Browser request serialisation
It's beginning to be quite well known that if you want to load a lot of objects from the same web server, then they'll download faster if you give it more than one domain name (but not too many or you get killed by waiting for DNS requests), as web browsers have a limit on how many items they will download in parallel from the same host.

There are other limits to what the browser will download in parallel, and there's now a really cool tool Cuzillion which allows you to see how this works in browsers without having to produce the pages yourself, and without having anything else affecting the page load time.

I did a bit of experimenting with 10 images taking 2s each to load, and found a weird feature of firefox (3.5.2). It does load the first 6 images in parallel, however the next 4 are loaded one after another. Rather than as another block. You can try it yourself here. Thus it takes 10s (2+2+2+2+2) rather than the 4s (2+2) I would expect.

Attached is the screenshot of firebug showing this in action. Does this happen in other browsers?

Parallel requests

(no subject)
Some boxed-sets have multiple CDs. Imagine you're creating an API that tells you which CD a track is on. What should it be called?

Poll #1445800 CD numbering

What should the API call the element representing which CD a track is on?


If Other, what should it be?

Collaborative flash development
Does anyone write flash apps as part of a team? It seems that the "source" is a big binary mess of an FLA file. This means that you cannot merge changes made by different developers, basically limiting each file to only one developer at a time.

There also appears to be no command-line compiler, so you cannot have your auto build system compile the flash, or your deployment script. Instead the developer has to commit the SWF file as well as the source. Something that you really shouldn't be doing.

Flex is a lot better in both regards. There's a command-line compiler, and you write .as files like a real language.

Am I missing something? Is there a command-line compiler?

Cpan fail
I tried to install a perl module today. Ok my machine is old, but that's why I'm using cpan rather than using a package that comes the OS. First I discovered readline wasn't working in cpan. That's an easy fix right, you just do install Bundle::CPAN. Nope, it fails.

Recursive dependency detected:
 => Test::Harness
 => A/AN/ANDYA/Test-Harness-3.17.tar.gz
 => File::Spec
 => S/SM/SMUELLER/PathTools-3.30.tar.gz
 => Scalar::Util
 => G/GB/GBARR/Scalar-List-Utils-1.21.tar.gz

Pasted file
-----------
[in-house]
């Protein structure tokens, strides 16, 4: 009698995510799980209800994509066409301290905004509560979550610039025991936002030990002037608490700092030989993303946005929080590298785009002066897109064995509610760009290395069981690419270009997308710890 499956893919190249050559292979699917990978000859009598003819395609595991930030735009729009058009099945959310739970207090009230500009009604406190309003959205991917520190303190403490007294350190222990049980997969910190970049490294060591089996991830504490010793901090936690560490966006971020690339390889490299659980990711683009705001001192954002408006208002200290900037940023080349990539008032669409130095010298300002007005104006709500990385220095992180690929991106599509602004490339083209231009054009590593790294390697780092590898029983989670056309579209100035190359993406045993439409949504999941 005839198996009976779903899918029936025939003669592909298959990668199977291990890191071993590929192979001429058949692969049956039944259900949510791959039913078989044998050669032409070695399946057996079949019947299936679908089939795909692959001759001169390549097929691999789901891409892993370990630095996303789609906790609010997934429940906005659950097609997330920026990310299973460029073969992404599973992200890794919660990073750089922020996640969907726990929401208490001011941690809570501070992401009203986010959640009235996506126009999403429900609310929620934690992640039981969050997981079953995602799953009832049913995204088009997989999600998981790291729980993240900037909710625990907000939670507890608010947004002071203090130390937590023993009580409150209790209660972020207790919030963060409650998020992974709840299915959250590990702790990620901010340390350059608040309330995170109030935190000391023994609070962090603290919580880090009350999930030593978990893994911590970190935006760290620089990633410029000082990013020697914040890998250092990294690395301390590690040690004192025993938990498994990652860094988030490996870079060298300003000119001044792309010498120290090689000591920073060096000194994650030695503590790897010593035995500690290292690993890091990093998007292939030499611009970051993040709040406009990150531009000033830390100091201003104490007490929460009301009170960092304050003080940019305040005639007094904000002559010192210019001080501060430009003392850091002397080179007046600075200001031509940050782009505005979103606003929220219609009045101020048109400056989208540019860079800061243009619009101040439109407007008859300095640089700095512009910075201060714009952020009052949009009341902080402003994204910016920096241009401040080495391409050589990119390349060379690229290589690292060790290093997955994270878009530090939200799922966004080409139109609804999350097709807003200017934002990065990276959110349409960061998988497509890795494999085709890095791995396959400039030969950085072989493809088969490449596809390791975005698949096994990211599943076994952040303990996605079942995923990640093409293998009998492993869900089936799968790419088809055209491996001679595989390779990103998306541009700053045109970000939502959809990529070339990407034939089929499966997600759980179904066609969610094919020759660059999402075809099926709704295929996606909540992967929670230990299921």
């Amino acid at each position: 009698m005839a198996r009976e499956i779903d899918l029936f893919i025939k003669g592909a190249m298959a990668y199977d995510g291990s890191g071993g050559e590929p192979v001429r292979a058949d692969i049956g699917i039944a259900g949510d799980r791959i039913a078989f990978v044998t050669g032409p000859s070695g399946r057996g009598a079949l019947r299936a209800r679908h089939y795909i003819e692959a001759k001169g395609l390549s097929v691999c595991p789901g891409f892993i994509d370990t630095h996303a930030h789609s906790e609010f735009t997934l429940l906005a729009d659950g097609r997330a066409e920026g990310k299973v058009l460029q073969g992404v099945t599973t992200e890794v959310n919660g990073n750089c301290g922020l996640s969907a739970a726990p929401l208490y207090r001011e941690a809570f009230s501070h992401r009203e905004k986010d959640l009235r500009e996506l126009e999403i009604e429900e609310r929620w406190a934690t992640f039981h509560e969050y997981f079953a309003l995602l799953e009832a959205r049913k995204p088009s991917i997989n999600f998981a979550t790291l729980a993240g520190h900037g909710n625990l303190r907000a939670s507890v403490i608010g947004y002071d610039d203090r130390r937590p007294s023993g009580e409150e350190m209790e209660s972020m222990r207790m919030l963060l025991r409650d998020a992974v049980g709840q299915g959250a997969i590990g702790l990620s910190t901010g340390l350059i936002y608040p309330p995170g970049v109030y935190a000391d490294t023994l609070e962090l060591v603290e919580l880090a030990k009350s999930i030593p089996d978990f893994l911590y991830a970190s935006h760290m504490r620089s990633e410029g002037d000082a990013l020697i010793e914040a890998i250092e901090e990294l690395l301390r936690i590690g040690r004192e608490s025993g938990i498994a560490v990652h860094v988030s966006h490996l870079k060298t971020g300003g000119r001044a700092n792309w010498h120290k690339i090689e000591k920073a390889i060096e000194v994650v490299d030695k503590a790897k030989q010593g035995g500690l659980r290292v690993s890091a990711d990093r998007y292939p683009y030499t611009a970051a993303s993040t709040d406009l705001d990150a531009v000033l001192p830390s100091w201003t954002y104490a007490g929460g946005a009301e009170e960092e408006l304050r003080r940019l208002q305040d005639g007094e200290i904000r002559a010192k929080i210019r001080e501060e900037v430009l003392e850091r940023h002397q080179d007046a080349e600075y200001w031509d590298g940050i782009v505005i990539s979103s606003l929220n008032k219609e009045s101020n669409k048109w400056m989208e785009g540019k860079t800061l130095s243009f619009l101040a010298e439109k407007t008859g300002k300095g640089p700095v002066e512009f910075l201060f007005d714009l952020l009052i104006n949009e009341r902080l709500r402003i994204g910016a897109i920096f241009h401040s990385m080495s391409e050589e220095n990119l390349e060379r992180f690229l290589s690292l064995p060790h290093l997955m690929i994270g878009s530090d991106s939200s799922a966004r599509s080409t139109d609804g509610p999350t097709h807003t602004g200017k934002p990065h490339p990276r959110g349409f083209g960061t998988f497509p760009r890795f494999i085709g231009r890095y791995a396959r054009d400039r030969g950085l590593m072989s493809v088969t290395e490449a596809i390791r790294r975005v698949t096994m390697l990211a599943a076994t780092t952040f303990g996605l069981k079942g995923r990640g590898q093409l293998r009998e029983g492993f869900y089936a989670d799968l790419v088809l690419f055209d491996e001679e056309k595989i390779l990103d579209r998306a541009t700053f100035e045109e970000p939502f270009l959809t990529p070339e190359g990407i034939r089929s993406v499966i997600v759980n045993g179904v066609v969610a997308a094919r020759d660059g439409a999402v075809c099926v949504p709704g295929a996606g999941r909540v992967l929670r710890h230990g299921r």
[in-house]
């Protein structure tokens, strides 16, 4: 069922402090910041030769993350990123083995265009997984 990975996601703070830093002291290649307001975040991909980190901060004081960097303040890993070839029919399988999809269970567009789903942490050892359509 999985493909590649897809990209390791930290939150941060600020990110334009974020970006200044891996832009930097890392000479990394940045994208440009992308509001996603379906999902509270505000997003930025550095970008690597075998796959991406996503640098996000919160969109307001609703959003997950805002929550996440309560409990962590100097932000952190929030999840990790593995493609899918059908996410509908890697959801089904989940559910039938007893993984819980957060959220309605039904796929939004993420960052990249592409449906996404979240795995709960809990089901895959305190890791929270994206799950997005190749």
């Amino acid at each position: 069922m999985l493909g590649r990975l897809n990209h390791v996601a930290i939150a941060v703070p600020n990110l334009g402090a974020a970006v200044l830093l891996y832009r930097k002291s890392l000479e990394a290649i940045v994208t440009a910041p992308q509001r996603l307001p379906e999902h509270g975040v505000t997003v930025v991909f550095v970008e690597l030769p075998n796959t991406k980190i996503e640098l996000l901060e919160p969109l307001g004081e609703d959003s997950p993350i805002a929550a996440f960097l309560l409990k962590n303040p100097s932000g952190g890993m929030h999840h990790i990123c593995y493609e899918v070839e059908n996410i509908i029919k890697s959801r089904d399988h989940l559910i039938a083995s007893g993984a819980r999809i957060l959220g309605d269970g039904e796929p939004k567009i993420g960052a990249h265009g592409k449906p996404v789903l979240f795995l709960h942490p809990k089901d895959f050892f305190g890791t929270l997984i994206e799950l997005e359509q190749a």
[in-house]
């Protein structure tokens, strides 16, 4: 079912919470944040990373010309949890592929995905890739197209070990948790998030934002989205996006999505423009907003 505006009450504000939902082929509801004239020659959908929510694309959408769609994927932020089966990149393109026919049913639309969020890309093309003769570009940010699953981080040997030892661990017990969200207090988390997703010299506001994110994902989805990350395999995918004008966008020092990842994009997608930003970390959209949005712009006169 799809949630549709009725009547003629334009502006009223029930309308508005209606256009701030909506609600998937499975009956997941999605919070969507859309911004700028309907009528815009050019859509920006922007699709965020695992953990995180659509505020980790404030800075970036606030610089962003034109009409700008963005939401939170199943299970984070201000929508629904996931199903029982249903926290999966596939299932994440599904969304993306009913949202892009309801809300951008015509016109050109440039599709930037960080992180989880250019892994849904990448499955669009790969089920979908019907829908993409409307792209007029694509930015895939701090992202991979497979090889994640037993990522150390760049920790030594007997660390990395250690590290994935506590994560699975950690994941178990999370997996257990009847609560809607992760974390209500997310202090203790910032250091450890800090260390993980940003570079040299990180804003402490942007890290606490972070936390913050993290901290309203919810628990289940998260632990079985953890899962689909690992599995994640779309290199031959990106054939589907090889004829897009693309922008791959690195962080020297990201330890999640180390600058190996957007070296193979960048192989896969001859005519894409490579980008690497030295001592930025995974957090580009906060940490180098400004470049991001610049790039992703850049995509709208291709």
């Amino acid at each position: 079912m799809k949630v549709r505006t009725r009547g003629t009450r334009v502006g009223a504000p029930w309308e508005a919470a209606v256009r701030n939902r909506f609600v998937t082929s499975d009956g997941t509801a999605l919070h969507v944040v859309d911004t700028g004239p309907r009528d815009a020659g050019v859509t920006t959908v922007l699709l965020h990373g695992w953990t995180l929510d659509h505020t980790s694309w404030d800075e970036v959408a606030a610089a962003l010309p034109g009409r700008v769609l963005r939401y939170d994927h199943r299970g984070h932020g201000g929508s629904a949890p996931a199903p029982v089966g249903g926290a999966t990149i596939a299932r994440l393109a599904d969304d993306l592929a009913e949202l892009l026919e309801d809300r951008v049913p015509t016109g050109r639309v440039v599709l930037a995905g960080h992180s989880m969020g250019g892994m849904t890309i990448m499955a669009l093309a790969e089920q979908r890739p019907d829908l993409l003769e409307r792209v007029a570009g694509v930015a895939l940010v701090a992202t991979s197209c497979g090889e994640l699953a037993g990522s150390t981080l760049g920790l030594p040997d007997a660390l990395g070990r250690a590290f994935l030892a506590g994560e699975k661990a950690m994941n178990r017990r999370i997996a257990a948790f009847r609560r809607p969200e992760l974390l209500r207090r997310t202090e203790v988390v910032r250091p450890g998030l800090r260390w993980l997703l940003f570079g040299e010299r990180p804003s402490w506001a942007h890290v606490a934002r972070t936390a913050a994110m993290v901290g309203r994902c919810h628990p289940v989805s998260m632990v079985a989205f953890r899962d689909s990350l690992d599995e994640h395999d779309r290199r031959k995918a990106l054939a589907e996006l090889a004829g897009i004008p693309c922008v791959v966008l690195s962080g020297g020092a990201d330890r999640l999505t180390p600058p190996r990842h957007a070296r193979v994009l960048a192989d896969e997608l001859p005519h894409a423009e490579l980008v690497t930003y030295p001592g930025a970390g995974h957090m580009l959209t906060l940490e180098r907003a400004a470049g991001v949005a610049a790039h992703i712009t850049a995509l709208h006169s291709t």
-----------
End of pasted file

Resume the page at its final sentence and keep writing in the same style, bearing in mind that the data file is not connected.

=> Test::More
 => M/MS/MSCHWERN/Test-Simple-0.92.tar.gz
 => Test::Harness.
Cannot continue.

Now, I'm not dissing people who write perl doing testing. However if you're writing a test harness, please make sure that you're not needed for any of your dependencies to compile. What am I supposed to do?

Persistent urls without page reloads
How many times has someone passed you a url to google maps, and you've clicked on it to find you're at a completely different place to where they intended you to be? Quite often you'll be at the centre of a town, or at their house. This is because they've copied the URL out of the address bar of their browser thinking that it will take you to what they can see. This is a very sensible way for them to expect it to work. It is how they've been trained to use the web. However, in order to share a link on google maps you need to click on the "share this" button, and share the url that gives you. When you click the button, it generates a URL that encodes what you're seeing.

The browser URL getting out of sync with what you're seeing is a problem with all ajax applications - they want to update the content of the page, without triggering a page reload and all of the slowdown that entails. Sometimes it isn't just slowdown. On the site our users are playing music, and they don't want it to stop whenever they browse around to find some more to listen to. This problem isn't new to AJAX though, it's been true since the days of frames - one of the reasons that frames didn't catch on was that your browser's urlbar only contained the location of the frameset, which will point to the front page of a site, and not to the page that you're currently looking at.

We "solve" this using a complicated system of javascript. Users without javascript can't listen to music using our play/javascript based player anyway, so will not get music interrupted.

If you browse around the site, you'll see that your url ends up in the form

Can you see the "#" in there? That's an anchor in URL speak, and tells the browser that the content after it isn't part of the address of the page to request, but a location within that "page" where the content is found..

What about anchors that are used as anchors?

For example,

Most of the time this doesn't work. Instead you just get taken to the top of the page. It does work (it some browsers) for links within the site, where we intercept links in this form, and change the javascript that loads the new location into the content frame, and once the page has loaded, we then scroll the window to the location of that element (well, not quite, as that would put that element under the player, so we in fact have to scroll to just above the element, so that the element is at the top of the part of the page that you can see).

But what if a non-javascript user (or googlebot) shares a link with a javascript user? Some sites make this just add the anchor to the end of the URL that you started on, so if someone comes to our site from a
google search for madonna, they're urls would be of the form

This isn't a very nice url, as it implies to people that you're sharing it with that they'll see something about madonna, even though you're shareing the FAQ page, it also leaks which page you started from (like
in the google maps case), and for non-javascript people (and google bot if this is a link on a website) will take them to the (unintended) madonna page.

Instead, if your browser supports javascript, and it gets taken to a url that isn't the root, then it'll redirect you to the root with a cookie so that the browser knows what it's supposed to put in the visible part